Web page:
Olympus sure did stuff a lot of buttons and dials into the relatively small Pen-F camera. It’s the total opposite philosophy of the Leica TL2 (which I’ve mentioned twice before in this blog: There’s no mode dial on a Leica TL2, Leica TL2: the world’s most overpriced camera?). The Leica TL2 hardly has any buttons and only has two dials, and doesn’t even have a mode dial! With the Leica TL2, you’re supposed to use the touchscreen to do everything.
On the Pen-F, you get the front and rear assignable dials, a mode dial, an exposure compensation dial, a diopter adjustment dial (which is very useful for people who need vision correction and don’t want to wear glasses while looking through the viewfinder), a front JPEG dial (or whatever it’s officially called), an on-off switch that’s shaped like a dial, and a JPEG lever (all the other Pen-F reviews mention the useless [to RAW shooters] JPEG dial, but the fact that there’s also a useless JPEG lever took me by surprise). And then you get two “function” buttons, a magnifier button, a depth-of-field preview button (on the bottom front of the camera), an orange button, plus the standard array of 9 buttons used for menu navigation and previewing.
Yes, there are a lot of dials and buttons, but most of them are in awkward locations. The people who designed the Ricoh GR had the goal of placing the controls such that they are all easy to access while holding the camera with one hand. The Olympus Pen-F control placement gives me the impression that they started out with the goal placing dials wherever they would make the camera look the most retro, and then wherever there was some empty space left over, they added some extra buttons. It’s a great marketing accomplishment, but a dubious accomplishment in camera ergonomics.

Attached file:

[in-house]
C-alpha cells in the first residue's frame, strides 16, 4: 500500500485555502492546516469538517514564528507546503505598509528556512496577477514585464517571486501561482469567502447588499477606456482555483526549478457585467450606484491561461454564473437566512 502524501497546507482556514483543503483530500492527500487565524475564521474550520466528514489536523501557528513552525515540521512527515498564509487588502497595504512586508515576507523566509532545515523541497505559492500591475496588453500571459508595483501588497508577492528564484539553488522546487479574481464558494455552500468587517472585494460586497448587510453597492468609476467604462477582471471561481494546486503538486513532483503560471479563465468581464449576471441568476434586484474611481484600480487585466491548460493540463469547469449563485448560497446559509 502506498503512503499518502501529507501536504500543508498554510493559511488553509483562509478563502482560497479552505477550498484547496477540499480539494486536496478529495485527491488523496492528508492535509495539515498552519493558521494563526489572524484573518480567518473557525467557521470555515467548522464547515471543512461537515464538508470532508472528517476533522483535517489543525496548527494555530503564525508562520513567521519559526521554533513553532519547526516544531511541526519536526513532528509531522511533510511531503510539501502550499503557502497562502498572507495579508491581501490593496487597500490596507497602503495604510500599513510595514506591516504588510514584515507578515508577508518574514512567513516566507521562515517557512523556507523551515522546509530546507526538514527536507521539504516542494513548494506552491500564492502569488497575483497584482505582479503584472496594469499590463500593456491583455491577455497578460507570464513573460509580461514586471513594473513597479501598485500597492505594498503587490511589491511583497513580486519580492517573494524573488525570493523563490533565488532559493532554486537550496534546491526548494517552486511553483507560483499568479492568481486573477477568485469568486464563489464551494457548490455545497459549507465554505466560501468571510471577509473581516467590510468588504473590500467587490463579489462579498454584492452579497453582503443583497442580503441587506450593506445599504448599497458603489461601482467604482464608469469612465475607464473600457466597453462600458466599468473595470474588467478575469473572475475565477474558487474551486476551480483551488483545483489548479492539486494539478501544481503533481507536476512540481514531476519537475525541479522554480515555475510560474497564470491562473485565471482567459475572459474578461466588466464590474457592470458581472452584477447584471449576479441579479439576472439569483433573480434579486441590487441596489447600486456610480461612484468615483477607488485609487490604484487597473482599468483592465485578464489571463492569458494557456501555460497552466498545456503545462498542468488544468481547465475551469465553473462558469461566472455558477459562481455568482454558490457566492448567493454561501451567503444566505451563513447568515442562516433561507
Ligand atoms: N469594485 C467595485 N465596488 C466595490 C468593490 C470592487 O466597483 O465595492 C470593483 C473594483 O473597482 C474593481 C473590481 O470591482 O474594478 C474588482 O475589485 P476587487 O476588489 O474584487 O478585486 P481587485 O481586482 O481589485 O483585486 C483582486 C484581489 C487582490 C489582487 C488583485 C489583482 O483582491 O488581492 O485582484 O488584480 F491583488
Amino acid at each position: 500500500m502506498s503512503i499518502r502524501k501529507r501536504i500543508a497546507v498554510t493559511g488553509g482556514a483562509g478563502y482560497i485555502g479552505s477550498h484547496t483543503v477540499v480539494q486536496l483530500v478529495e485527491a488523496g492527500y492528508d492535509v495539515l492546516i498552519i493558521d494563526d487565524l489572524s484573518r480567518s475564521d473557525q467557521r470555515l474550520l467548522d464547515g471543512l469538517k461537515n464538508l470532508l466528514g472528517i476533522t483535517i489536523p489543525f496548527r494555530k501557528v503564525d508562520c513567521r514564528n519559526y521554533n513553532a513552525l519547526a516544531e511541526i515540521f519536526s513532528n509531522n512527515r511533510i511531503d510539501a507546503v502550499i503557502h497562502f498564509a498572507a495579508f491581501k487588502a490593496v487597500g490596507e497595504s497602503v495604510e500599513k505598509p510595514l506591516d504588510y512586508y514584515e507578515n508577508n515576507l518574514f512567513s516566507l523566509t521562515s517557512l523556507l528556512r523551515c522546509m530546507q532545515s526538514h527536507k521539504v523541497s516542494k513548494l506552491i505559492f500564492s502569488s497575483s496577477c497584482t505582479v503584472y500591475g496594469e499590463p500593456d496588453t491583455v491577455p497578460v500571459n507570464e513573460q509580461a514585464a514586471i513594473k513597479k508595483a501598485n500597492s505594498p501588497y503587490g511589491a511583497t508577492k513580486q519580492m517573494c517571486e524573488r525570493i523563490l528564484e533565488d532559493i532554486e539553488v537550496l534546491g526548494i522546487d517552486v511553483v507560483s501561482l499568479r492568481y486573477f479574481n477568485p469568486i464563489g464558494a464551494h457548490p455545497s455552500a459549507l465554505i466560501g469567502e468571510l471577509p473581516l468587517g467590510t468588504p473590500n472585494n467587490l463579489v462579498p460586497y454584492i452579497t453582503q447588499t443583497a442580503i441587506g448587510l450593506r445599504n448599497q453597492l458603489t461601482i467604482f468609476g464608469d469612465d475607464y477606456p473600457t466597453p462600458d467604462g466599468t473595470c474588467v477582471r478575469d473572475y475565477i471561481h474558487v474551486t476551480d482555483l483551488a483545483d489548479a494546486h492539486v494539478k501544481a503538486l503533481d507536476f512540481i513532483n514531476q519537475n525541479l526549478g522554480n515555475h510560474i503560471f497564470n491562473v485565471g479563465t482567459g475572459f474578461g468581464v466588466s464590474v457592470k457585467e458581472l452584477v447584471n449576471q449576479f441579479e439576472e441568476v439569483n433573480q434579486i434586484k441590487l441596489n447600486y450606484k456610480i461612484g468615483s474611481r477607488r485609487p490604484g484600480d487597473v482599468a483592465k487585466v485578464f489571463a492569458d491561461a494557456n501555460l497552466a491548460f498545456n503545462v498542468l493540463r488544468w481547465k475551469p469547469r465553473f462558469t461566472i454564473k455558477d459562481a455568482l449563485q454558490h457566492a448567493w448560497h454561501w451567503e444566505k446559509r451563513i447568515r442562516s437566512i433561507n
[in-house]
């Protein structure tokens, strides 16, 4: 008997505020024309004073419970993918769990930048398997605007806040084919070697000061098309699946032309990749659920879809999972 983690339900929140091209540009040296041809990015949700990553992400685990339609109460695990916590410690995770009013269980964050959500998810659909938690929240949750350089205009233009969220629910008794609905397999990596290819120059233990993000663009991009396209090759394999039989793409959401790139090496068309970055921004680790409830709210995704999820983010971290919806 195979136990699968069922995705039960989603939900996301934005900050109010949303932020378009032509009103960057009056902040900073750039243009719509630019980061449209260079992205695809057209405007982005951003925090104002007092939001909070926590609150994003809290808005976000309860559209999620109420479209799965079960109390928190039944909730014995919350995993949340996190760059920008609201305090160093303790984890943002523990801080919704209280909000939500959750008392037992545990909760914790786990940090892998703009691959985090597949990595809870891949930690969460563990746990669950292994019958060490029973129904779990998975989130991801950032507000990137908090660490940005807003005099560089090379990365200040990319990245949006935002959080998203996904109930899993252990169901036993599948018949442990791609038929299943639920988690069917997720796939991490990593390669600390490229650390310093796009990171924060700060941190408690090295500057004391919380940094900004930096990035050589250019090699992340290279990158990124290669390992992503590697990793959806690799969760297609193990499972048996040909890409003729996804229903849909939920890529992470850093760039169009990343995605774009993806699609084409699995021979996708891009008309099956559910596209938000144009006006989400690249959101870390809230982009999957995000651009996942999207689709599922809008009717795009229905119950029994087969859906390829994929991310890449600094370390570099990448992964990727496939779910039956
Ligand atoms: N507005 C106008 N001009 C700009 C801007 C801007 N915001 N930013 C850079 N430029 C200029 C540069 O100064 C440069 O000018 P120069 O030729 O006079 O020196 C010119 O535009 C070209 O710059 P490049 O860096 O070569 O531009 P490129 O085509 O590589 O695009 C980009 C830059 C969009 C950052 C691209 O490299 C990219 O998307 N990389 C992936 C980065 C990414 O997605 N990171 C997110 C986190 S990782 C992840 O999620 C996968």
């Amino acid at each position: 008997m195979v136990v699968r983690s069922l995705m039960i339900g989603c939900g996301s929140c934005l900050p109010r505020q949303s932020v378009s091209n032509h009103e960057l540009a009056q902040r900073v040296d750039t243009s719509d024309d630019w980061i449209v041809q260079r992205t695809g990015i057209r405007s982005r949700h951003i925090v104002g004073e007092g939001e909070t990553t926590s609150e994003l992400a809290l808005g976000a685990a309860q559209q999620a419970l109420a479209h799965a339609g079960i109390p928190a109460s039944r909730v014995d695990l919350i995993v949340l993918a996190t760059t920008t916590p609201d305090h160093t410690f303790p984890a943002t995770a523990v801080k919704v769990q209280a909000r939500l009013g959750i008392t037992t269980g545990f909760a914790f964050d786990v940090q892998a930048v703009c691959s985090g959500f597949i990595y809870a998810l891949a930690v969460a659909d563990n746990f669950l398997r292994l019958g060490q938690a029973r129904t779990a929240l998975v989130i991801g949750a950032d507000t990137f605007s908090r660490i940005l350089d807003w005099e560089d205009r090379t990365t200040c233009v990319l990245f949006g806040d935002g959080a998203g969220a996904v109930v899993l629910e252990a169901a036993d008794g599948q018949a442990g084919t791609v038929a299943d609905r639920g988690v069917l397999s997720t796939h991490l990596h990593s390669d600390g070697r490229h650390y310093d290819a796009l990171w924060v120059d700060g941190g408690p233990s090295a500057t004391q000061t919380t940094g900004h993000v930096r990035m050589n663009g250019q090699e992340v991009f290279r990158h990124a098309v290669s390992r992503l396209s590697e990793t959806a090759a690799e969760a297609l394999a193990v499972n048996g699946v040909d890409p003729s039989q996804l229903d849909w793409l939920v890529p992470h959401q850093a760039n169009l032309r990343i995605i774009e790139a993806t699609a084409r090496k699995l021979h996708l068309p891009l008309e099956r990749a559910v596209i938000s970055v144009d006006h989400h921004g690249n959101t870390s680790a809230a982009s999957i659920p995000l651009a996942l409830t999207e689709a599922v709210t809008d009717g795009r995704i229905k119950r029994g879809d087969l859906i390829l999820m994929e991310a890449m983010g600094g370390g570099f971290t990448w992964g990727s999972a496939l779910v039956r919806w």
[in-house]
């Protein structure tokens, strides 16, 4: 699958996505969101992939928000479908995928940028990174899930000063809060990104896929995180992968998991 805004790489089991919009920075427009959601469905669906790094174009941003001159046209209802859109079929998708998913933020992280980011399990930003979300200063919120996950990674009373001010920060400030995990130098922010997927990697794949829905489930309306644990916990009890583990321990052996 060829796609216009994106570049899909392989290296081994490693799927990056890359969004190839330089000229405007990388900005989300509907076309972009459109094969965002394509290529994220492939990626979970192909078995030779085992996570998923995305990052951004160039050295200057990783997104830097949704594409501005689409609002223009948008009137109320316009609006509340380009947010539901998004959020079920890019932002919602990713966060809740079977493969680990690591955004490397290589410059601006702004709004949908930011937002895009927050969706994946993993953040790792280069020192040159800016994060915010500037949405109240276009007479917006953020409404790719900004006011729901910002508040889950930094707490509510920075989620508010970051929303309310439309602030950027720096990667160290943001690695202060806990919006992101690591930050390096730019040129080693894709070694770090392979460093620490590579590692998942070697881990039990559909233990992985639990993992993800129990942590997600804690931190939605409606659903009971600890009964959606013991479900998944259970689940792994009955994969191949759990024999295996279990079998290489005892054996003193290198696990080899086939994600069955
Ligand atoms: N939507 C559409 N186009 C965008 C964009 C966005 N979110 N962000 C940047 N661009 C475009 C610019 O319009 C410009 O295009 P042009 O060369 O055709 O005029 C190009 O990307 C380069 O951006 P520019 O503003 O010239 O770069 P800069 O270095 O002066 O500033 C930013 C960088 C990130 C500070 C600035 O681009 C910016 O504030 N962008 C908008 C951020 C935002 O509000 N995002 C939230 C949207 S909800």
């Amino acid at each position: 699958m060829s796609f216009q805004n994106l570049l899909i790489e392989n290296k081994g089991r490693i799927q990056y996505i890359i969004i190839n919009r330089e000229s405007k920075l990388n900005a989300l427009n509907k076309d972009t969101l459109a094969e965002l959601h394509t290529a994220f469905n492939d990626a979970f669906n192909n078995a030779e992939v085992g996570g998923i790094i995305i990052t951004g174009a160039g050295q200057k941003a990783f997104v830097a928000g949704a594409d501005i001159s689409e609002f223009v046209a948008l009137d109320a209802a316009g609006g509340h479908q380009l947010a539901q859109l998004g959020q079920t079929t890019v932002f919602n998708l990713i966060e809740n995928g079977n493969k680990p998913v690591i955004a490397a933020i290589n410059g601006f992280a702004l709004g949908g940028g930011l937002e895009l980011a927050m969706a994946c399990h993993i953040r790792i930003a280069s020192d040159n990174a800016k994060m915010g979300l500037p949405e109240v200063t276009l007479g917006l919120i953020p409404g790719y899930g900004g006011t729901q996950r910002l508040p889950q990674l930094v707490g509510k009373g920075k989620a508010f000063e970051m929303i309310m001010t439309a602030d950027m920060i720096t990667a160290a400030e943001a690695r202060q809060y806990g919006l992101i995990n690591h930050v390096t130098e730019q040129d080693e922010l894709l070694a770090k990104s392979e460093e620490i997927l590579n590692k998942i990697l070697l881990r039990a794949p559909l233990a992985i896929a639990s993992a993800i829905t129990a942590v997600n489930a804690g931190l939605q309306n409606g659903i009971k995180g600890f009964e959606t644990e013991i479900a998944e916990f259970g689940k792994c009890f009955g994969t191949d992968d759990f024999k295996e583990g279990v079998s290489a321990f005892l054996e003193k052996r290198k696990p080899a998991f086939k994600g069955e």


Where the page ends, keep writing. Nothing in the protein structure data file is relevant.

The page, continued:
All of the buttons mentioned above, plus two of the buttons on the directional menu, can be assigned to various functions, allowing one-touch access to commonly used functions without having to access the “Super Control Panel.” But there is still some customization I feel is missing. You can assign one button to “AEL/AFL,” but what if you want to have one button do AEL and another button do AFL? I actually do want that, but it’s not an option.
It would also be nice if you were allowed to assign the JPEG lever to a more useful task. I think it would make a great ISO lever.
But overall, the amount of dial and button customization you can do has increased over the previous Olympus E-P5. This is a welcome change. I especially appreciate that there are C1 to C4 modes on the mode dial. This makes it easier to assign and use custom modes. The E-P5 does allow you to overwrite useless settings like “Art” with custom modes, but having actual C1 to C4 settings on the mode dial is more intuitive.
I’ve set up my buttons and dials as follows:
Front dial: exposure compensation (in aperture priority mode)
Rear dial: f-stop (in aperture priority mode)
Exposure compensation dial: flash compensation (this assignment is necessary to allow the one of the other dials to be used for regular exposure compensation)
Orange button: AEL/AFL (The orange button by default is for video, but I use AEL/AFL often and the orange button is the easiest button to reach.)
And I don’t know what to do with the other buttons.
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Read my previous Pen-F post: Pen-F review, part 1, aesthetics and first impressions
Read my next Pen-F post: Pen-F review, part 3, EVF and display options